Big Fish Step Up as Temperatures Climb

Big Fish Step Up as Temperatures Climb
Dow Gene Anderson tricked this beautiful oversize red with a ZMan plastic under a 4 Horsemen rattling cork.

As far as I am concerned, February and March have to be some of the best months on the calendar, and for a variety of reasons. Spring is closing in and everything starts to heat up, especially the fishing. Anglers all over the state look forward to these months with great anticipation every year because in just about any body of water you fish, fresh or salt, you stand an excellent chance of doing battle with a career fish.

Freshwater anglers have long known the magic that can happen on days when the winds lay and the temperature climbs. Big fish creep up from deeper water and make their home for the next few weeks on the inside grass lines where they will eventually spawn. Before too long they will be fighting for space as it seems like the crappie usually beat the bass to the punch as the warmer temperatures push these fish up shallow. That space between the grass and the bank is going to get crowded with fish really soon and that spells success for most fishermen.

Now the freshwater folks won’t be the only ones taking advantage of the warmer temperatures; saltwater anglers will be reaping the benefits as well. On the days when the water temperatures rise steadily throughout the daylight hours you can almost bank on a better bite. The warmer surface temps will trigger a feed that at times can be incredibly aggressive, especially on topwater plugs. Now, the mainstay throughout winter on Sabine has been the unbelievable redfish bite and that action continues on an almost daily rampage. The ridiculous numbers of redfish have diehard big trout hunters pulling their hair and cursing aloud as it seems those quality trout are nowhere to be found when the redfish show up.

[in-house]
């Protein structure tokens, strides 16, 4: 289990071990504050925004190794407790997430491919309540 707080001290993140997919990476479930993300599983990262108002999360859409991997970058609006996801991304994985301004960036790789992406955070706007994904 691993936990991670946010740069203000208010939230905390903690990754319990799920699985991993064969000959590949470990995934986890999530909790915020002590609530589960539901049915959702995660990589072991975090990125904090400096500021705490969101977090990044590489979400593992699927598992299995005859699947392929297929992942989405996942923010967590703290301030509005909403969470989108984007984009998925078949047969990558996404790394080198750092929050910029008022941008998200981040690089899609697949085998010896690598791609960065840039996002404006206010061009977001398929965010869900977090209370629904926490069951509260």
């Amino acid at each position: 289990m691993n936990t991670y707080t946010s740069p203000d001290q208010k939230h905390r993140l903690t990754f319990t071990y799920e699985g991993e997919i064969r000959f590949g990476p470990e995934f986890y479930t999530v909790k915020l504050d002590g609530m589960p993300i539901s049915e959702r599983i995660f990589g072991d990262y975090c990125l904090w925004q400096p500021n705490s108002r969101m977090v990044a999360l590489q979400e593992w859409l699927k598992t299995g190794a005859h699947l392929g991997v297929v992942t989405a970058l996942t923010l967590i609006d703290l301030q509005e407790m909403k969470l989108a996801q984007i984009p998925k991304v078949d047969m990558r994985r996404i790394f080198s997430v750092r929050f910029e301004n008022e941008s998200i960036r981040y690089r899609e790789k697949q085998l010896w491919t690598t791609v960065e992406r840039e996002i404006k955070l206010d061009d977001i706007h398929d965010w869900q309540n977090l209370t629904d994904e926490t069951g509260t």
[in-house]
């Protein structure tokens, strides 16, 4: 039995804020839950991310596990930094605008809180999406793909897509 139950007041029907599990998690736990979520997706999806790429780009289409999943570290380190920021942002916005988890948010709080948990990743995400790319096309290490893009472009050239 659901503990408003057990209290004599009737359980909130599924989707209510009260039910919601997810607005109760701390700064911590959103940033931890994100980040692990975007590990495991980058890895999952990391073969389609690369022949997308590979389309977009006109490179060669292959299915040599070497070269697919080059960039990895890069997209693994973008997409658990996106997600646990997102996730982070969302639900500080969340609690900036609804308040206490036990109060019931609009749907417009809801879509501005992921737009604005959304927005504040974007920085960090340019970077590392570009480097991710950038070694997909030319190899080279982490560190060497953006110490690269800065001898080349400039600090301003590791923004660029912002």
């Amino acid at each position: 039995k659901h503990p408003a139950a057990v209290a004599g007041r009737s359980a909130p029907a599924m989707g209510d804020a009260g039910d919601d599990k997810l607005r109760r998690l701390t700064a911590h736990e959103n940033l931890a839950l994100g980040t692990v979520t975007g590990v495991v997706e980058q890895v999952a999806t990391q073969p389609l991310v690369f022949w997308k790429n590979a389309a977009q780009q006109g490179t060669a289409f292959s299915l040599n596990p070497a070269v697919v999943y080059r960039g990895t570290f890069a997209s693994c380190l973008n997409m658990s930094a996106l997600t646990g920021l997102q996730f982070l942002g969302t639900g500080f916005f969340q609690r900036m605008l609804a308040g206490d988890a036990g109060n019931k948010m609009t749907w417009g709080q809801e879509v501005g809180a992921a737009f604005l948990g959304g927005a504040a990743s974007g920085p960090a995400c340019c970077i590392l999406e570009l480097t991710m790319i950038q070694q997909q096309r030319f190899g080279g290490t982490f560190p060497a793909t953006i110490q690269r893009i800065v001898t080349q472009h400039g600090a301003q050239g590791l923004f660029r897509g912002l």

This winter has thus far been one of the quietest I can remember in a long time, as far as big speckled trout are concerned. The norm during the winter months is to take advantage of the warmer days ahead of oncoming fronts and be on the water just prior to the weather change. Now, with the more consistent temperatures, the pattern should hinge on greater tide activity. So, if you are looking for an advantage, there you have it.

If there is any drawback to fishing in February and early spring it will be the wind, and you can bet there will be plenty of it. The stretch of shoreline from Blue Buck to Willow Bayou will get plenty of traffic due to the predominant winds coming from the southeast. On days when the wind decides to lay down it’s always a great idea to get back closer to deep water, the river and Intracoastal Waterway. The islands that border the deeper water will be a haven for these big fish as they move up on the flats to feed and I can’t think of a better place to start.

Strong tide movements and a little presence of bait should certainly get you in the game. If at all possible, when fishing with more than one person in the boat, be sure to cover all the different portions of the water column. Use a topwater to help locate fish and probe the deeper water with a slower sinking plug or even a soft plastic lure. My affinity for jerkbaits in this situation has been well documented in previous articles and this is one of those times where they really shine. The wide variety of retrieves and actions you can impart on these plugs make them perfect for just about any situation. Running one of these baits in the shallows near structure is one of my favorite programs and you can bet I won’t leave the dock without one tied on and ready.